It is no easier to escape August
than January – late summer lassitude
bows the asters, curls the sunflowers
just as the blizzard quiets winter.

My hammock is my sled
hurtling with frogs in first fall of alder leaves,
swinging over plums fried on the patio,
watching the squirrel choose soft figs

over peanuts. Mornings come cooler,
it’s all good that sheets flap in this dry wind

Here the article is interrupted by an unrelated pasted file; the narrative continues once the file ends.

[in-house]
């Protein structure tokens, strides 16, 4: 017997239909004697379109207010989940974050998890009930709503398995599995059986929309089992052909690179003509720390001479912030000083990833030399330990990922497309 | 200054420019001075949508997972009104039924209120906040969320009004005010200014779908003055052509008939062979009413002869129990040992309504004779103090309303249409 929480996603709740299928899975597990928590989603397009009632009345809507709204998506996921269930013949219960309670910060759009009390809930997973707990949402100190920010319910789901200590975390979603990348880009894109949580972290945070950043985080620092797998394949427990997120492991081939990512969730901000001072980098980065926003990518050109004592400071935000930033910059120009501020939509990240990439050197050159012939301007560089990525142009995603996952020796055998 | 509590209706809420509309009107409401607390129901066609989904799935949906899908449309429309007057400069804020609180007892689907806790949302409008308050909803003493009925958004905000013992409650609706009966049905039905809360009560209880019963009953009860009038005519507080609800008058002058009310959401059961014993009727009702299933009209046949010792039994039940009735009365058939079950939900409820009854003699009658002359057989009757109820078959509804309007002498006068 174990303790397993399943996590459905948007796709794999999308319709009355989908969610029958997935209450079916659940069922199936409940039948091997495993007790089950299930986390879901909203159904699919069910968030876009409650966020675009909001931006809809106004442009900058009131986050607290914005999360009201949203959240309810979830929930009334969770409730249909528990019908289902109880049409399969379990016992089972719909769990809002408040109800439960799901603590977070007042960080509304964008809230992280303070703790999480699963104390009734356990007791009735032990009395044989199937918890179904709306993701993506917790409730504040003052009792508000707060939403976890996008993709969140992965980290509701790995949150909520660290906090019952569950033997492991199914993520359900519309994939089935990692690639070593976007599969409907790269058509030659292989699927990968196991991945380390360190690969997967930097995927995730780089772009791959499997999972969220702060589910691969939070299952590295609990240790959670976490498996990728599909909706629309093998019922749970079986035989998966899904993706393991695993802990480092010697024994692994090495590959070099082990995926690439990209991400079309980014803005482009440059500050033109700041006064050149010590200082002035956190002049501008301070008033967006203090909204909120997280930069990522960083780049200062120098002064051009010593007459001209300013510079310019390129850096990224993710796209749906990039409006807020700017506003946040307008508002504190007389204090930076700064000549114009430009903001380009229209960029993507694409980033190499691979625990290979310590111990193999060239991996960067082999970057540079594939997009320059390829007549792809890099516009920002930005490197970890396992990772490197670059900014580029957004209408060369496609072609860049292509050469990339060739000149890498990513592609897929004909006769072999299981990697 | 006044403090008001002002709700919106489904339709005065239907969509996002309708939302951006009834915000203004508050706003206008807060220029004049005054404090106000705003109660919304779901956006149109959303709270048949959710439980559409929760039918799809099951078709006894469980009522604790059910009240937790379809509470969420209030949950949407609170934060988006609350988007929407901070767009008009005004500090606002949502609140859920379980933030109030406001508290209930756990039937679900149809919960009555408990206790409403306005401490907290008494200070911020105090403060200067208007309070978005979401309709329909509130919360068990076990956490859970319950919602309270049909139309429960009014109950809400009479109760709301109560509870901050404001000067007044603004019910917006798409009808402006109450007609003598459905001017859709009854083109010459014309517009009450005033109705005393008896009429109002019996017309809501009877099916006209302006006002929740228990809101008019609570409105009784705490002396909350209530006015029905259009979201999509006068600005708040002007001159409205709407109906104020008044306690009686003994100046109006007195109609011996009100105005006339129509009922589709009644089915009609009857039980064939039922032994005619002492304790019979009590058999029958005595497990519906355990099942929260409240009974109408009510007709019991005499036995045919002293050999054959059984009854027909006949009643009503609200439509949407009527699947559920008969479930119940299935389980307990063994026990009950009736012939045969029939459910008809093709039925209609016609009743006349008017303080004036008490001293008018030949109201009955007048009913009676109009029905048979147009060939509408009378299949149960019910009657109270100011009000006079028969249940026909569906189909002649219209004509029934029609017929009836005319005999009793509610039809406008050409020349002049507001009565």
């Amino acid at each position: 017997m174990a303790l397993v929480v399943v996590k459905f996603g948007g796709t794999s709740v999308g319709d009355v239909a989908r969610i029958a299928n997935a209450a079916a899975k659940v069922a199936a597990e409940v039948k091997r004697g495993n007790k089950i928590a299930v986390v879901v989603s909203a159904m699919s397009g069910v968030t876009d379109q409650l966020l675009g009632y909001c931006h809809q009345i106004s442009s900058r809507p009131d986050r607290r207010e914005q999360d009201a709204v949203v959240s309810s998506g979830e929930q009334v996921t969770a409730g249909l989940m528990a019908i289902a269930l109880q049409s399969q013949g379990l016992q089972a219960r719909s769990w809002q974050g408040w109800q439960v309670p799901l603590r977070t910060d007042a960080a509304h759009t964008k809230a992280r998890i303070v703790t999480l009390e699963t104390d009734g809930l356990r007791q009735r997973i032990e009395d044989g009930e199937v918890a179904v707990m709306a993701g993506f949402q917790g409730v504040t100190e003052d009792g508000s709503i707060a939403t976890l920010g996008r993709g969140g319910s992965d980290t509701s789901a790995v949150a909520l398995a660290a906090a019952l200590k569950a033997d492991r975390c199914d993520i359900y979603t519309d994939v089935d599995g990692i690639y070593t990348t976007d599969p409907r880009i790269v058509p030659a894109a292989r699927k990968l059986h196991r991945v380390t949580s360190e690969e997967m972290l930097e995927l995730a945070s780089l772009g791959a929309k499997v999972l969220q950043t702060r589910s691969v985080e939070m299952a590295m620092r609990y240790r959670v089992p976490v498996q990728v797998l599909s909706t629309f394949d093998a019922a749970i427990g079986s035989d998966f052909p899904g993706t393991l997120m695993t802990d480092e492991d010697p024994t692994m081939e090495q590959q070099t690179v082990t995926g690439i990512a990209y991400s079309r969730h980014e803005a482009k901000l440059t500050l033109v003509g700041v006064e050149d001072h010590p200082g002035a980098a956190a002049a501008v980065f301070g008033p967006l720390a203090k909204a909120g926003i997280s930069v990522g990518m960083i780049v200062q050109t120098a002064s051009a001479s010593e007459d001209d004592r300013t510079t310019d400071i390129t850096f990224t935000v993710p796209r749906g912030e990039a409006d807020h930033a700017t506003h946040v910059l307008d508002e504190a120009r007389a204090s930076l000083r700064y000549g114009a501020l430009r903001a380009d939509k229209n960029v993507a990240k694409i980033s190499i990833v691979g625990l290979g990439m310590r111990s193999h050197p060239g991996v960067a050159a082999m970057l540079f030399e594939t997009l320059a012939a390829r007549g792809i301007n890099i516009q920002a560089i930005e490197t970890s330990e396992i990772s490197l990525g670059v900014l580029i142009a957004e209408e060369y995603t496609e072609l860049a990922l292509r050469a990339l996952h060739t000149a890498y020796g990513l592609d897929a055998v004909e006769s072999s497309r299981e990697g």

from the east.
The rake is closer to my hand

than the snow shovel. Over-burdened
tomatoes fall over, coneflowers list
as if wanting to seed
is the gravity of this hour.

Where cucumbers are pickle size,
the green beans are summer’s icicles
on a green vine with heart-shaped leaves.

And I am weary and wary,
snug in rocking,
also winter.

Tricia Knoll is a Vermont poet whose community garden this year produced a huge stand of sunflowers that are about twelve feet tall. The package said “mammoth” and they were right.


[image: August garden scene | janicelemon793]

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